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Potato flower

Growing Potatoes in Pots

Grow potatoes in a pot? Sure, why not! If you are cramped for space in the garden or live in a condo with only a balcony that doesn’t mean you have to be without home grown potatoes! Spuds can be grown quite easily in a container as long they get lots of sun and you’re able to water them.

First you need to choose the type of potato you want to grow and eventually eat. There are a lot of varieties, from purple ones to gourmet French Fingerlings to Yukon Gold to Russet Burbank. If your production will be on a super small scale we usually have a mixed basket of bulk potatoes for those who only need a few.

When you get your selection home you need to ‘chit’ them (get them sprouting). Keep in a dry, slightly warm yet dark place so that the ‘eyes’ can sprout (I use a paper bag). Once the sprouts have shown signs of life or are about half an inch long and you’re ready to plant cut the potatoes with a clean, sharp knife into a few pieces but make sure each piece has at least a couple of good sprouts.

Choose your container. It can be as simple as a 5 gallon, black nursery pot or as fancy as you want to go but make sure it’s lightweight. Use a good, light potting mix such as Get Up & Grow or My Soil Organic. Put a few inches of soil in the bottom of the container and then one of the cut pieces of seed potato. Cover with a few more inches of soil. Sit back and wait.

Once the plant grows about six inches you can add more soil, covering the z Potato plantingstem until only the top sets of leaves are showing. Do this a couple more times or until the soil level is near the top of the pot. This will encourage more potatoes to grow from the stem rather than just at the bottom where the seed is, increasing your harvest.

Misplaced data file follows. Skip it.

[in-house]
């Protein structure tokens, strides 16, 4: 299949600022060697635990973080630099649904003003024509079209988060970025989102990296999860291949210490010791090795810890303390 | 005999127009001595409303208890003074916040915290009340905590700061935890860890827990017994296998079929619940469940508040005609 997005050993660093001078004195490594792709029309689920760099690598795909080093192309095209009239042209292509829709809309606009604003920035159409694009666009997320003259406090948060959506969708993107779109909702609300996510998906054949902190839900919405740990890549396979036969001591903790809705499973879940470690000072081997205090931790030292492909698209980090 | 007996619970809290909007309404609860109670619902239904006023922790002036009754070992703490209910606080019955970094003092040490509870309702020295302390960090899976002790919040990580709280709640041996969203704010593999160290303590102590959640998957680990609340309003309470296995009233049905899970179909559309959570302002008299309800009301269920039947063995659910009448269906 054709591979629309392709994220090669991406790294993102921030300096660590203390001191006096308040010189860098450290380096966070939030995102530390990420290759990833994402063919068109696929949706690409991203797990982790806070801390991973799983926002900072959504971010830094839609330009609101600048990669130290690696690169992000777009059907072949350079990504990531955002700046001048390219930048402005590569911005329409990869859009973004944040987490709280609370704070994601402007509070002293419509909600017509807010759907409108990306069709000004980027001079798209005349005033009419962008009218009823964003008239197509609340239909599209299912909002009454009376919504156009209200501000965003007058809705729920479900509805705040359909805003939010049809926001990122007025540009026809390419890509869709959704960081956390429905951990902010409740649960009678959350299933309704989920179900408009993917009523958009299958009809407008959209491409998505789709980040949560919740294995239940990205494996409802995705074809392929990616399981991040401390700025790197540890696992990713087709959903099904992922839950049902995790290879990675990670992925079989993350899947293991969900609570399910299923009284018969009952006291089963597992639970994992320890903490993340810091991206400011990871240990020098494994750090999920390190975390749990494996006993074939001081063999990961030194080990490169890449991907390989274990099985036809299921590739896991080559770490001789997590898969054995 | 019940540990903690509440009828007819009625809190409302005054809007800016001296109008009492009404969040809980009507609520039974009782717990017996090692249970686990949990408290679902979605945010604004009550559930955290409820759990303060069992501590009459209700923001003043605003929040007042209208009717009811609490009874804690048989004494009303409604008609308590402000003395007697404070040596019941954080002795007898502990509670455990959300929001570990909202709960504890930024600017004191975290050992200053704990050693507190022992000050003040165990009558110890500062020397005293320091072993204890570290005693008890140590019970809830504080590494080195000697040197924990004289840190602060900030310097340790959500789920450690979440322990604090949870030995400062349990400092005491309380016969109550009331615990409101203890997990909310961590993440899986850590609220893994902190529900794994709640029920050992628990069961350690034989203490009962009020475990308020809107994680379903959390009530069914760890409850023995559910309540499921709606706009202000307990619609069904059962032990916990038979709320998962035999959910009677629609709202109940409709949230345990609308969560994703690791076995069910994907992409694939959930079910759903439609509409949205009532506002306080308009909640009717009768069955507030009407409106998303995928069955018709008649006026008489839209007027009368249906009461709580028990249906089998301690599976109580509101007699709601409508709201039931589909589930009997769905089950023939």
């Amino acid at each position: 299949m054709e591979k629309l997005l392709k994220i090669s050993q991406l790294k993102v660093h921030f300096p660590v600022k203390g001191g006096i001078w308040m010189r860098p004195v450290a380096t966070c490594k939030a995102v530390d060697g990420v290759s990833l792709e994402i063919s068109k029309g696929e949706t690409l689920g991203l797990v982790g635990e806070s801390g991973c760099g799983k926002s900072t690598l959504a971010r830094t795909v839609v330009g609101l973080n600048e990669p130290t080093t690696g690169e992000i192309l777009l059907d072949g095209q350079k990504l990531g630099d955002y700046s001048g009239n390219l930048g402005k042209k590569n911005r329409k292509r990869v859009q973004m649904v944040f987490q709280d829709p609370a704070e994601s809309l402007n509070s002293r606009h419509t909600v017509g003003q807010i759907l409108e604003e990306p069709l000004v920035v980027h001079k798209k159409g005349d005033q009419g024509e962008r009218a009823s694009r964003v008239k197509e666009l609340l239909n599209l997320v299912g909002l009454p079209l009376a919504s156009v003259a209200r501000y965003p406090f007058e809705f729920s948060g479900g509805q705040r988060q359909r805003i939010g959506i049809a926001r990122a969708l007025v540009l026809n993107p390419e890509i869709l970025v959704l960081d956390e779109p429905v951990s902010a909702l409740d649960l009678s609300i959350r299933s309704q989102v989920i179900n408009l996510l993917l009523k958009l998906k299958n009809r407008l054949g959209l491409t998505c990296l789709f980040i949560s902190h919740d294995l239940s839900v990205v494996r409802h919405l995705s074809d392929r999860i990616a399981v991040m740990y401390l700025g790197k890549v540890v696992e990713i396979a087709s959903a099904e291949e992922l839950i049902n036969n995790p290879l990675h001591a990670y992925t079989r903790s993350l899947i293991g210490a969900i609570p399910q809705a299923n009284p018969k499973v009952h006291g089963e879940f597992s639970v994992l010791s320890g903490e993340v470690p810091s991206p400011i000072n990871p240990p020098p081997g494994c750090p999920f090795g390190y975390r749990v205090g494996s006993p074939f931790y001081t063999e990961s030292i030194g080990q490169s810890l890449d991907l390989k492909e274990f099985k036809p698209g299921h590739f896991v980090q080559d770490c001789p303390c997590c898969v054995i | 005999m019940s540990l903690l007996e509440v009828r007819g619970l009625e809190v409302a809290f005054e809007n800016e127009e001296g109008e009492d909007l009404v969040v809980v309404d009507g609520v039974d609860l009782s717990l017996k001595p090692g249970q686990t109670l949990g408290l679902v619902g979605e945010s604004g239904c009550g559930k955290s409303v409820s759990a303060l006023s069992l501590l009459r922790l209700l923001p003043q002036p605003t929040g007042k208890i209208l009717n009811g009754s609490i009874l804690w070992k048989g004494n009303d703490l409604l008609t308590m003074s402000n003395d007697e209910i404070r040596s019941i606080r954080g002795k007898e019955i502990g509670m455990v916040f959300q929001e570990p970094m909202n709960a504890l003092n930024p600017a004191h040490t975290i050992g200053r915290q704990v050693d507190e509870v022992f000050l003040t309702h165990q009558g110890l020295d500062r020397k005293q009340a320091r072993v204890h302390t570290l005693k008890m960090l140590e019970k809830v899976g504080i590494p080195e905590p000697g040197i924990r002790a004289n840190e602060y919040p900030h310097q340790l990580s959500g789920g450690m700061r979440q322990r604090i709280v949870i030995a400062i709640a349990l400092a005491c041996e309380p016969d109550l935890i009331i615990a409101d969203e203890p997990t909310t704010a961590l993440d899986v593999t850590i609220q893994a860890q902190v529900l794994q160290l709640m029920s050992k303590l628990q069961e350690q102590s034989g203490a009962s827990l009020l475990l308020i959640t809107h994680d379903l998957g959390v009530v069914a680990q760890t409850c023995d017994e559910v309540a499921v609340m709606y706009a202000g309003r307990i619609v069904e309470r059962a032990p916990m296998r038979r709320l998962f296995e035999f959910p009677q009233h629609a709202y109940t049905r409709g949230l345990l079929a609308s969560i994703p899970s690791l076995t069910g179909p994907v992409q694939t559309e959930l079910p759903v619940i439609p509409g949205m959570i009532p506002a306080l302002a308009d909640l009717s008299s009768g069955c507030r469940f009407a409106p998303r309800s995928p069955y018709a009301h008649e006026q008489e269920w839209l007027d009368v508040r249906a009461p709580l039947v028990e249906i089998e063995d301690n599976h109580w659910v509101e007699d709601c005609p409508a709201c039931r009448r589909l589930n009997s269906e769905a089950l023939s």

z Potato planting 2Water is essential during the growing period so make sure the soil is evenly moist, especially when you’re fertilizing. I use a granular vegetable fertilizer every couple of weeks during active growing. Make sure whatever fertilizer you use doesn’t have a higher first number in the N-P-K rating or you will get lots of lovely green foliage but not much happening under the soil.

Once the plant flowers and the blossoms die off then that’s the first sign that you can harvest however you don’t have to if you’re not ready as the potatoes keep really well in the ground. In fact, I’ve left some of my pots until Christmas dinner! You just need to make sure there aren’t any potatoes peaking up above soil level otherwise they’ll turn green.

Speaking of green, when exposed to sunlight the potato goes through a chemical change that results in turning the skin green (the potatoes, not yours). This green skin is toxic and should be peeled or cut away before cooking or discard the whole spud if you’re particularly cautious.

z Potato planting 5Harvesting is simple. Just tip the pot over, pull the plant out and start plucking out the new spuds. I usually upend the pot where I need more soil in the garden.

Growing potatoes in pots is easy and usually you don’t get the same pest problems as you do in the garden so if you are running out of space and still want to enjoy home grown potatoes then find yourself some containers! One of my favourite things…new spuds, herbs, garlic, shallots, a dab of butter, a little water and red wine to help steam them, all wrapped up in foil and placed on the bar-be-que. Yum.zz harvest copy

Shirley Eppler

April 2015